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Healing U.S. Divides Through Truth And Reconciliation Commissions

MICHEL MARTIN, HOST:

By now, saying that America is divided has become almost cliched. But it's true. And it's something that seems to touch almost everybody in some way. According to the Pew Research Center, for example, these divisions even affect who people say they're willing to date or befriend. And the research says such divisions have only widened during the Trump administration, especially on deeply personal issues like race, immigration and aid to those in need.

But no matter what happens on Election Day, at some point, the country needs to find a way to move forward, so we've decided to spend the next few weeks thinking about how that could happen. And we're going to begin our series by focusing on Truth and Reconciliation Commissions. You might be familiar with the idea from other countries, like in post-apartheid South Africa and Northern Ireland. But similar commissions have been set up in the United States, and we thought people who participated might have some insights to share.

In a few minutes, we're going to hear from reverends Nelson Johnson and Mark Sills, who are with the Greensboro Truth and Reconciliation Commission. That was established some decades after the Greensboro massacre of 1979. That's when members of the Ku Klux Klan attacked unarmed people at a civil rights march with the apparent complicity of local law enforcement and killed five people. No one was ever held accountable for their deaths.

But we're going to hear first from Denise Altvater, who is co-founder of the Maine-Wabanaki State Child Welfare Truth and Reconciliation Commission. That commission was convened to address the widespread practice of taking Native American children from their homes and placing them in foster care or adopting them out to white families. That was Denise's experience, and it was deeply traumatic for her. She recalls being tortured and abused when she was separated from her mother for years.

DENISE ALTVATER: The state came with station wagons and took myself and my five sisters out of our home. They put all our belongings in garbage bags. My mother was away shopping. She wasn't home, and we did not see her again for four years. So when they drove us away from the reservation, they drove me away from the only thing I'd known my whole life. And for four years, the foster parents tortured us, and the state left us there.

MARTIN: That sounds terrible. That's just horrifying to even hear about - I really have no words. There really are no words to react to what you experienced and - you and so many others. And I did want to ask, as an adult, how you and others arrive at the idea of a Truth and Reconciliation Commission. How did that come about, and how did it work?

ALTVATER: Back in '99, the federal government did an audit in Maine and found that Maine had the highest rate of removal of Native children than any other state, so they were threatened with losing federal funding if they didn't fix the problem.

So the child welfare people knew my history. So they were looking for individuals who had been taken to come and tell their stories and make a video because they knew that Maine knew the law, but they refused to follow it. So what was needed was a way for them to feel and believe and understand why the law was so important. So I was asked to tell my story. And I said, sure, why not?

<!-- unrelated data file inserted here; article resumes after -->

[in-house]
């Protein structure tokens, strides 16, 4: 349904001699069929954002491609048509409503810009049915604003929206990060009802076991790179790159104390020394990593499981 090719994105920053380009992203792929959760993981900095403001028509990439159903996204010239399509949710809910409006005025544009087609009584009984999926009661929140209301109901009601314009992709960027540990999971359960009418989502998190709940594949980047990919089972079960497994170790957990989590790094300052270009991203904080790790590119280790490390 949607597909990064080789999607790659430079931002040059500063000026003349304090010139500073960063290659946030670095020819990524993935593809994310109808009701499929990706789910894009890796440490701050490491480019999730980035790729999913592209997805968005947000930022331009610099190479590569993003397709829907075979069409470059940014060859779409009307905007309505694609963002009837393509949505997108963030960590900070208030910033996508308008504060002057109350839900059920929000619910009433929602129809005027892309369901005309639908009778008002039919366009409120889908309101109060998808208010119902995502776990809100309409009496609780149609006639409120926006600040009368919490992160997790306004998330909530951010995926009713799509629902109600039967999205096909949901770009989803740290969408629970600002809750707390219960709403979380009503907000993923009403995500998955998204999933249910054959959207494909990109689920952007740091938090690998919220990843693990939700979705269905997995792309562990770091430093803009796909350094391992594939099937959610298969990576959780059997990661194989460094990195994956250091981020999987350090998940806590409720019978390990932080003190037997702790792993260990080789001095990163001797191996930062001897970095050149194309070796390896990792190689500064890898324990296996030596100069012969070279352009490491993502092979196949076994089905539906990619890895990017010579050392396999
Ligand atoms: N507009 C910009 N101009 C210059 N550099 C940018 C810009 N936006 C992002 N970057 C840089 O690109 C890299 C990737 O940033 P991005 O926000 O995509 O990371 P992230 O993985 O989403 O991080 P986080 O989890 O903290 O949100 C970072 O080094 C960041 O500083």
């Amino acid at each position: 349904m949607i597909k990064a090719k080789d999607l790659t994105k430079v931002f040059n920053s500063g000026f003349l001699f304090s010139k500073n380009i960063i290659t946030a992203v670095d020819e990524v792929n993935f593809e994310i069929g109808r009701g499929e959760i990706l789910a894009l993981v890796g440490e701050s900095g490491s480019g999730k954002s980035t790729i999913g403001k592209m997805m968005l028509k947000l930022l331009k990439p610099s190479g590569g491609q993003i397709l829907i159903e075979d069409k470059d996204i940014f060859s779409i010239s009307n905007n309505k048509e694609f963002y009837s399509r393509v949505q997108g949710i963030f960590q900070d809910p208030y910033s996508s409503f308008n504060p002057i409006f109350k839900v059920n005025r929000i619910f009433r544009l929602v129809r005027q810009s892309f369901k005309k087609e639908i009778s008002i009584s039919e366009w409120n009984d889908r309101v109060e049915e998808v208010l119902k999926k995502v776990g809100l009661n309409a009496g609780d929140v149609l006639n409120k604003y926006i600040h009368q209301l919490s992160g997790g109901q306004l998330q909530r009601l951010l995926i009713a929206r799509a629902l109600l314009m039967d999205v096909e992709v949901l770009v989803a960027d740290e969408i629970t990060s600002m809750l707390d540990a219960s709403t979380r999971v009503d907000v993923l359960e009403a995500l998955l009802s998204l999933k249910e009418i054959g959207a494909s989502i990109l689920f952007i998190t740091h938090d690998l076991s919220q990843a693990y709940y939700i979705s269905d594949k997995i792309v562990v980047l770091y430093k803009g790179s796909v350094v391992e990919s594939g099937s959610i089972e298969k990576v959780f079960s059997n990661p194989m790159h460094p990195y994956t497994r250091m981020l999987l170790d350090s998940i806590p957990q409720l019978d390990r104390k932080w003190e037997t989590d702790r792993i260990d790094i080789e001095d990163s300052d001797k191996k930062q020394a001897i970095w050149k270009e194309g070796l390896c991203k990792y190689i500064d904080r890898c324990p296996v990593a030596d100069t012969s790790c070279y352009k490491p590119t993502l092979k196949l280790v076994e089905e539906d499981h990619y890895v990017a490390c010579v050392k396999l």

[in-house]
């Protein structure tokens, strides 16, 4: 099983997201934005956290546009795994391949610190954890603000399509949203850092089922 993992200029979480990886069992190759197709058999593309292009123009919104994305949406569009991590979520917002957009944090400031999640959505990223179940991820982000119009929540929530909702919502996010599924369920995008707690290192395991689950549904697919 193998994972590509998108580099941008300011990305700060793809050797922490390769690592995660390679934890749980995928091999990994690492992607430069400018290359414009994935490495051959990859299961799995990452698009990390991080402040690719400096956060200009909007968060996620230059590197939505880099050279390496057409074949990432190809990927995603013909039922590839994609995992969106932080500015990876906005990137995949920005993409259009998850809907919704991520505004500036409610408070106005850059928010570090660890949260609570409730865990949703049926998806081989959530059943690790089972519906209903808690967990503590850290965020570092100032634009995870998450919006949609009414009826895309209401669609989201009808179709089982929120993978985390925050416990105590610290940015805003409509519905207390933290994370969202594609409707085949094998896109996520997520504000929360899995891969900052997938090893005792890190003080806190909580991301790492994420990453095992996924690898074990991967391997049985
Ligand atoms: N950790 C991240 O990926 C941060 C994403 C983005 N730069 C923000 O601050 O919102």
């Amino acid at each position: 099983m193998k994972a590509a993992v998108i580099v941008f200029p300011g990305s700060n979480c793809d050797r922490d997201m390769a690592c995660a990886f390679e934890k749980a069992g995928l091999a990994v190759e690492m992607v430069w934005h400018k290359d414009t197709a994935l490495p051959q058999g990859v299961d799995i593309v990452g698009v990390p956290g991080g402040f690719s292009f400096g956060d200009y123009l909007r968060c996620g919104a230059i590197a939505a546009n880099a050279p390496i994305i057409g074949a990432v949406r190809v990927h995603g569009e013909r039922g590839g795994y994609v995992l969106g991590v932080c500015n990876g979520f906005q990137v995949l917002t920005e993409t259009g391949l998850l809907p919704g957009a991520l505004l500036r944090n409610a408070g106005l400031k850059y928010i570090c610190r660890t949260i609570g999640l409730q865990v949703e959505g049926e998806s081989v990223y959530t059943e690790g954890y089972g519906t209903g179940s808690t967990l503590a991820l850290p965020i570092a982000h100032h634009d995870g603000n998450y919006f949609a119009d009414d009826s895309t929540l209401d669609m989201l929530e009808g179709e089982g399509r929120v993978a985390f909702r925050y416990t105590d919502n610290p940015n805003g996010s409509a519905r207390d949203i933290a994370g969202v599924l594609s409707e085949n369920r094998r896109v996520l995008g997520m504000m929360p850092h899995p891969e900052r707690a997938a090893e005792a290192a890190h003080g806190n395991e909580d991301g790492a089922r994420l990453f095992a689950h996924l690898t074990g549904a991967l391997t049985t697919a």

And I walk in a room, and there's all of these umbrellas and cameras. And so I sat down, and I told the only story I knew. I had never talked about it my entire life. So they interview several of us Wabanakis, and within the next month, we trained over 500 DHHS workers on ICWA. And so every time we did the training, I would have to watch that video over and over and over and listen to my words. And it was very much overload.

MARTIN: What do you think is the most important aspect of this?

ALTVATER: The most important was having the space where my voice and others' voices could be heard and believed in a place where we knew that something was going to happen. So it was so life-changing to tell your story in that type of an atmosphere, and it transformed me into somebody who started having courage that I never had before. And it just transformed my life. So healing and having a voice were the two most important aspects to me. No reparations at all were necessary as far as I was concerned, and I'm still concerned.

MARTIN: Thank you so much for sharing that. Can you stand by for the rest of us? Are you OK?

ALTVATER: I'm OK. Yeah.

MARTIN: OK, thanks. So, Reverend Johnson, I'm going to ask you now - and recognizing that this is also painful for you - but what happened on November 3, 1979?

NELSON JOHNSON: Well, let me say first that my heart aches all over again, Denise. I heard you share the story in Greensboro. So I just want to let you know that we join you by the heart and thank you for your courage.

ALTVATER: Thank you, Reverend.

JOHNSON: Let me say first of all, we were organizers - active organizer in the textile industry and in communities throughout North Carolina. We chose to have a march through the historical Black community. Well, nine carloads of Klan and Nazis drove into the march with a cache of weapons, and they fired on the group. Five people were killed. I was wounded. And I knew then that this couldn't happen without the police collusion.

We fought it from the very, very beginning. Two juries did not convict the Klan or found them not guilty of anything. So at our 20th anniversary of this tragedy, we mull over what to do. We resolve to build a truth process over 40 years of persistent work.

MARTIN: What did participating in this commission accomplish for you that those failed trials did not? What do you think it achieved? And how do you think that you and the community benefited from it?

JOHNSON: Well, it laid a foundation of information that was available to the community. The population of our city had been so thoroughly inundated with the view that we were responsible for our own deaths, I think it opened the door for what eventually happened. And that is that the city used the document, although some 40 years later, to help them come to a conclusion that the police deliberately did not show, that the city government created an atmosphere that mitigated against a decent trial.